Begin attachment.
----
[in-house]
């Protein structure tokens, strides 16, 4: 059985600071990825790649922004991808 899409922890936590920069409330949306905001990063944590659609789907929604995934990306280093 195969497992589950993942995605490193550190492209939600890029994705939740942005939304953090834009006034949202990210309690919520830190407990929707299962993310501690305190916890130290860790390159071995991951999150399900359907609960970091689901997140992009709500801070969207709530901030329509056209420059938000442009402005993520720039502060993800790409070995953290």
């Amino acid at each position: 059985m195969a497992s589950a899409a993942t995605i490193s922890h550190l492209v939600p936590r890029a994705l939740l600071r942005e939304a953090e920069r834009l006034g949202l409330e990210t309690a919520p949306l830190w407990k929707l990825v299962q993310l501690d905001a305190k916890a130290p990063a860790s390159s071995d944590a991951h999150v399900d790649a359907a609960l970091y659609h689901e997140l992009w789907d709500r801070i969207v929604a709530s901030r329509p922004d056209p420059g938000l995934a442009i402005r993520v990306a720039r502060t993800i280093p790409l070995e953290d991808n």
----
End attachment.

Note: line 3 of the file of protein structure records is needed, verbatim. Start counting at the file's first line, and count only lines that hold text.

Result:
């Amino acid at each position: 059985m195969a497992s589950a899409a993942t995605i490193s922890h550190l492209v939600p936590r890029a994705l939740l600071r942005e939304a953090e920069r834009l006034g949202l409330e990210t309690a919520p949306l830190w407990k929707l990825v299962q993310l501690d905001a305190k916890a130290p990063a860790s390159s071995d944590a991951h999150v399900d790649a359907a609960l970091y659609h689901e997140l992009w789907d709500r801070i969207v929604a709530s901030r329509p922004d056209p420059g938000l995934a442009i402005r993520v990306a720039r502060t993800i280093p790409l070995e953290d991808n």